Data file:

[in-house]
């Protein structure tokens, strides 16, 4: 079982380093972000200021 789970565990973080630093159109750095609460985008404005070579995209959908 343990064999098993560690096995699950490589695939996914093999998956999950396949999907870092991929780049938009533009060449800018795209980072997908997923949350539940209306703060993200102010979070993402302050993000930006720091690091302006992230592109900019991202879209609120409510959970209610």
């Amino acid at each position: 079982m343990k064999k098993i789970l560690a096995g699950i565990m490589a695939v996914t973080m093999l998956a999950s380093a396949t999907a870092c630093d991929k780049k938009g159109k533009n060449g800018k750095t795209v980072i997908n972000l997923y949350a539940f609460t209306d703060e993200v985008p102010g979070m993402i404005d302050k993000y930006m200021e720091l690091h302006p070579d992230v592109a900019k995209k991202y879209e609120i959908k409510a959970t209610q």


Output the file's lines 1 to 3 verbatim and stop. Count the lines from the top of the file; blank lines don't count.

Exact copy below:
[in-house]
């Protein structure tokens, strides 16, 4: 079982380093972000200021 789970565990973080630093159109750095609460985008404005070579995209959908 343990064999098993560690096995699950490589695939996914093999998956999950396949999907870092991929780049938009533009060449800018795209980072997908997923949350539940209306703060993200102010979070993402302050993000930006720091690091302006992230592109900019991202879209609120409510959970209610």
């Amino acid at each position: 079982m343990k064999k098993i789970l560690a096995g699950i565990m490589a695939v996914t973080m093999l998956a999950s380093a396949t999907a870092c630093d991929k780049k938009g159109k533009n060449g800018k750095t795209v980072i997908n972000l997923y949350a539940f609460t209306d703060e993200v985008p102010g979070m993402i404005d302050k993000y930006m200021e720091l690091h302006p070579d992230v592109a900019k995209k991202y879209e609120i959908k409510a959970t209610q």